Poor Mary, she’s probably the most notorious victims of “slut-shaming” the world has ever seen. That happened centuries ago, apparently, when Pope Gregory the Great decided the New Testament could do with a bit of spicing up. And the version of Mary as a fallen woman (plus some more lurid variations) was one a lot of people were happy to run with, certainly Hollywood up til now, not to mention one well-known musical. And it’s ironic at least, that it takes a film financed by none other than the now notorious Weinstein Company to restore her rep.
Lion director Garth Davis first introduces us to Mary Magdalene (Ronney Mara) toiling with the fisherfolk, struggling with the stifling expectations of her small community and a “problem” for her father because she wasn’t yet married and under the thumb of some bearded bloke. She solves that by running off with, err… a whole bunch of men who belong to a cult completely in thrall to some bearded bloke. Take that, patriarchal establishment! Meanwhile Joaquin Phoenix rises to the challenge of one of cinema’s most difficult roles by growing impressive facial hair and speaking very softly in enigmatic riddles. Actually, as always – Phoenix is quite outstanding, a bit scruffy, tired-eyed even and not at all “Christ-like” – at least as popularly depicted in the more familiar Hollywood epics. (Though would a 32-year old have that much grey in that beard?) Of the other disciples, only Judas Iscariot’s (Tahir Rahim) and Peter’s (Chiwetel Ejiofor) stories get more than a glance, with the former arguing that a revolution overthrowing the established order should have less meekness and more direct action.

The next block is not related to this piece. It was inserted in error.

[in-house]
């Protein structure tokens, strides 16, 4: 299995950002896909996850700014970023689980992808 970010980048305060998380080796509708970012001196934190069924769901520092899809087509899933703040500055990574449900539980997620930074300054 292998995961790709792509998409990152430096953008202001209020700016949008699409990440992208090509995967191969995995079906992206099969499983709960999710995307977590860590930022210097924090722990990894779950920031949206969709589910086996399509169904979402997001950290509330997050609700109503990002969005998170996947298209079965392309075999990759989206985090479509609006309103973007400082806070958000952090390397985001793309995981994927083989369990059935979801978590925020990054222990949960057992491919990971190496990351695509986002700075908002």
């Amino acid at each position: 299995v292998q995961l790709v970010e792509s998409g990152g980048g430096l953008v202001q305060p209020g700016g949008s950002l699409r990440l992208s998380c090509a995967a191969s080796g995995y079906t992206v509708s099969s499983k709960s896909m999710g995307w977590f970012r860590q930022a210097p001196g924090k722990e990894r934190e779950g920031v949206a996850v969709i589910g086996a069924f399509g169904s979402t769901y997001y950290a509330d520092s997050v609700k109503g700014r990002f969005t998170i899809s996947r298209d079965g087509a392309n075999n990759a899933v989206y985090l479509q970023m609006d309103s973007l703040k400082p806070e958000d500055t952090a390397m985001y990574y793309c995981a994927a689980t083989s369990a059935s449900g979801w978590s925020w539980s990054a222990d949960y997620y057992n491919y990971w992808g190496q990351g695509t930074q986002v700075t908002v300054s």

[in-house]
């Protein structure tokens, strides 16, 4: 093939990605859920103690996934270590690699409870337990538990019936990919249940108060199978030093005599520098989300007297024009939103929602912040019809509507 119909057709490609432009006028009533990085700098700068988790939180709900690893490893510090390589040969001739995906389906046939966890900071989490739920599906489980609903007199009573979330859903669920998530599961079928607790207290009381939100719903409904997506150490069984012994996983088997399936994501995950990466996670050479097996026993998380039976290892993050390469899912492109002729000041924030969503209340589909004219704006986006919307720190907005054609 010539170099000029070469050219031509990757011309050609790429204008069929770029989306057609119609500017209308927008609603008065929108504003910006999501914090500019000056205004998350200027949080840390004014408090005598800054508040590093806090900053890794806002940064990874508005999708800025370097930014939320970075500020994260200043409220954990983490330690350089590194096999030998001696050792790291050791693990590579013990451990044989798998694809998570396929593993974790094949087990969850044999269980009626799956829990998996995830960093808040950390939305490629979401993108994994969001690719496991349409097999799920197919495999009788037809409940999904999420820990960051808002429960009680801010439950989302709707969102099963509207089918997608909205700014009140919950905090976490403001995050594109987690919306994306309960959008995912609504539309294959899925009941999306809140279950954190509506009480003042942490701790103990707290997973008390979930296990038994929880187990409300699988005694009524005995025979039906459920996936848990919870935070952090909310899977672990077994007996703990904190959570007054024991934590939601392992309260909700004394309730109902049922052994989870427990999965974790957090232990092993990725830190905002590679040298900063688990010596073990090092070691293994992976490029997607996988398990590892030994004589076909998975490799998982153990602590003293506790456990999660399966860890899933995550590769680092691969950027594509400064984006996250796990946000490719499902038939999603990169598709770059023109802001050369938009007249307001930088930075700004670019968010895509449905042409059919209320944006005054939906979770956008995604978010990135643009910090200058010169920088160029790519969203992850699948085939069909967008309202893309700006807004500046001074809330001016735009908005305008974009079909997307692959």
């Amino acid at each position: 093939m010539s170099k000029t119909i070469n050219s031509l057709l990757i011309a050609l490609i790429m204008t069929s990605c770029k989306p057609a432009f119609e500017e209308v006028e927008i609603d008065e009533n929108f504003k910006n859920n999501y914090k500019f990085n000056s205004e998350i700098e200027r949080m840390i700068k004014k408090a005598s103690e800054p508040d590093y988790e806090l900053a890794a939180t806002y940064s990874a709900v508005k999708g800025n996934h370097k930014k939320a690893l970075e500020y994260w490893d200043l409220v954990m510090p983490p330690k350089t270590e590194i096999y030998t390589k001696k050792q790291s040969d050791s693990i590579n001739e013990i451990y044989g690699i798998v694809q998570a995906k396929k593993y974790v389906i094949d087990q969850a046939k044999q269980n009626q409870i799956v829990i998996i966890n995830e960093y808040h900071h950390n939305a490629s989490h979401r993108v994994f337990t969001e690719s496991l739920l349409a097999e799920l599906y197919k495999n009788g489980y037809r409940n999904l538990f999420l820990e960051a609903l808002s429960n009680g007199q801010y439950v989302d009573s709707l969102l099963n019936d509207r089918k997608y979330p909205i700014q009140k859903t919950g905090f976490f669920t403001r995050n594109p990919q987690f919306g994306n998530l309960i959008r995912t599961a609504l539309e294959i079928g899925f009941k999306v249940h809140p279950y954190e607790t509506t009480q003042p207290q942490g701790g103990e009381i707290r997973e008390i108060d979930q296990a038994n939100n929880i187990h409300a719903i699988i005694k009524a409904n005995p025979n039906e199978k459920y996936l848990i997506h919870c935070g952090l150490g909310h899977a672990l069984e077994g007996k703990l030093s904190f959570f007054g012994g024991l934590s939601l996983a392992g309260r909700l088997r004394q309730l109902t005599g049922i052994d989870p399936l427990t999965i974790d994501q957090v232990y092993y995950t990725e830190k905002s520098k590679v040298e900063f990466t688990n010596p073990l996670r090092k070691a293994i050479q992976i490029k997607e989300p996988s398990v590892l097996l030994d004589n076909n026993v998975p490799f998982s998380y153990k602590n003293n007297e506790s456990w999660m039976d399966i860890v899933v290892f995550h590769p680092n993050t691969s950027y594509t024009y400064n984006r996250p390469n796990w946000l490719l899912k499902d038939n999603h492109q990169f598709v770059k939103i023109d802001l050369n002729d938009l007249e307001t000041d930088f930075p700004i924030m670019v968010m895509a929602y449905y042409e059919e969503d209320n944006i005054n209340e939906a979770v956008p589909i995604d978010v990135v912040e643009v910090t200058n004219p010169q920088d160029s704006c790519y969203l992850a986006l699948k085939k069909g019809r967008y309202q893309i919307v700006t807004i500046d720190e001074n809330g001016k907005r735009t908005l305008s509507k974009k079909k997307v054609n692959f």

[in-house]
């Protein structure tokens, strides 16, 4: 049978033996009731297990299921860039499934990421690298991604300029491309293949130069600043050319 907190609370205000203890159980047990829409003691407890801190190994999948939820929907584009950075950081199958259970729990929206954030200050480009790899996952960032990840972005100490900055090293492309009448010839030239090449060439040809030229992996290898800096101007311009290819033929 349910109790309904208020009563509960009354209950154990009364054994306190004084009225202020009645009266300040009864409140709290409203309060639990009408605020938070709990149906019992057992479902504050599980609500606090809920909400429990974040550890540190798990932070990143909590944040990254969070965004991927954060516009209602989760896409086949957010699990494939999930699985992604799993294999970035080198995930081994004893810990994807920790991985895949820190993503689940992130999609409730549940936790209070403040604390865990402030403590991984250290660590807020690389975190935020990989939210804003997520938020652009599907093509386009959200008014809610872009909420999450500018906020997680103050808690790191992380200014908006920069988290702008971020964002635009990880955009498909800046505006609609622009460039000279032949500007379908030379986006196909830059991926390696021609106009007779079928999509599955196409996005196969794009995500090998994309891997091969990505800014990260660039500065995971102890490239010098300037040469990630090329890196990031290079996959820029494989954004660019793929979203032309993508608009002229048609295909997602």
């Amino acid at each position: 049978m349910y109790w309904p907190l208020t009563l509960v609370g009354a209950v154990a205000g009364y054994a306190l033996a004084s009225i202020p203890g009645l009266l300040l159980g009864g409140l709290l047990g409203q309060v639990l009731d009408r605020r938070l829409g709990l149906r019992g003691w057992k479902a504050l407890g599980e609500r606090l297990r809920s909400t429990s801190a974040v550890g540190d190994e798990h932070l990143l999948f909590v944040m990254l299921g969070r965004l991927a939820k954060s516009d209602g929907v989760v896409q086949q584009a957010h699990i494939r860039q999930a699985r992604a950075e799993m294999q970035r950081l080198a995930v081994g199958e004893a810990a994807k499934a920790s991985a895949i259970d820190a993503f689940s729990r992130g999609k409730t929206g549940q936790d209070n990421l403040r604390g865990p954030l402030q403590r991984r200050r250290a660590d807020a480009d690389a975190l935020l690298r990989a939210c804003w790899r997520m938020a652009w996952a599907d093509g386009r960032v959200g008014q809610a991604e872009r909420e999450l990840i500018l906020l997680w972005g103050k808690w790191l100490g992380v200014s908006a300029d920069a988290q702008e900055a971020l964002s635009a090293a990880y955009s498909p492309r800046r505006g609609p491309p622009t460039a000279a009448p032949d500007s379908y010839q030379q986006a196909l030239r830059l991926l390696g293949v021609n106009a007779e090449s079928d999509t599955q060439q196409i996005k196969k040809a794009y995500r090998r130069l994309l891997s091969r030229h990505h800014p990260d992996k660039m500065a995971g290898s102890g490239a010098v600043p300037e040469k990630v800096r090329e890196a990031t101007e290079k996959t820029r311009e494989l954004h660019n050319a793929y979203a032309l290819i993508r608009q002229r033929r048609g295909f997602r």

Meanwhile Davis’s attention stays firmly fixed on his feminist heroine. And Mary is (well, she’s Rooney Mara!) totally mesmerising throughout as the vulnerable, troubled young woman grappling with faith, belief and destiny. Helps if you know the story and have a strong spiritual bent, if you’re like me you may get a bit lost. But clearly this has been made for the faithful with the Easter market in mind, and with two of the worlds best actors telling the story, I was more than happy to become a believer. At least for 120 minutes. M from March 22 at Palace Norton St and Dendy Newtown ★★★★
It’s been a long time since I read Beatrix Potter’s Peter Rabbit but I seem to remember our sympathies were supposed to be firmly with the cute little bunnies. They only wanted to do what comes naturally to a rabbit without being roasted alive in Mrs McGregor’s oven. In Will Cluck’s ill-advised version, which tries but fails to emulate the appeal of the Paddington movies, Peter (voiced by James Corden) is a cocky, dishonest, thrash-talking jerk, and about as far away from the marmalade-loving bear from Peru that its possible to get. We first meet him doing what a lot of pathological thieves do, stealing less from hunger or need than just for the thrill of it. He stops charging around the garden and destroying someone else’s property to whack a carrot in Farmer McGregor’s bum crack, whereupon the hapless elderly gent (Sam Neill) promptly has a heart attack and dies. Just to make sure he’s dead, Pete pokes the still warm corpse in the eye, and then invites his family including Flopsy (voiced by Margot Robbie) and all the other farm animals into the now vacant farmhouse for a wild party. They trash the joint. Later, when the farmer’s nephew Thomas (Domhall Gleeson) arrives to claim his inheritance, Pete fights back with electric barriers and dynamite, finally blowing everything in the neighbourhood, including his own family’s warren to smithereens. So what would Beatrix Potter have made of that? Or the subplot involving Peter’s unnatural sexual interest (he’s a rabbit!) in his friendly neighbour Bea (Rose Byrne)? Surely she would have sent the nasty little pest to bed without his supper, at least… PG from Mar 22 at Palace Norton St, Broadway and Dendy Newtown ★★
Also opening this week
Reviews – Russell Edwards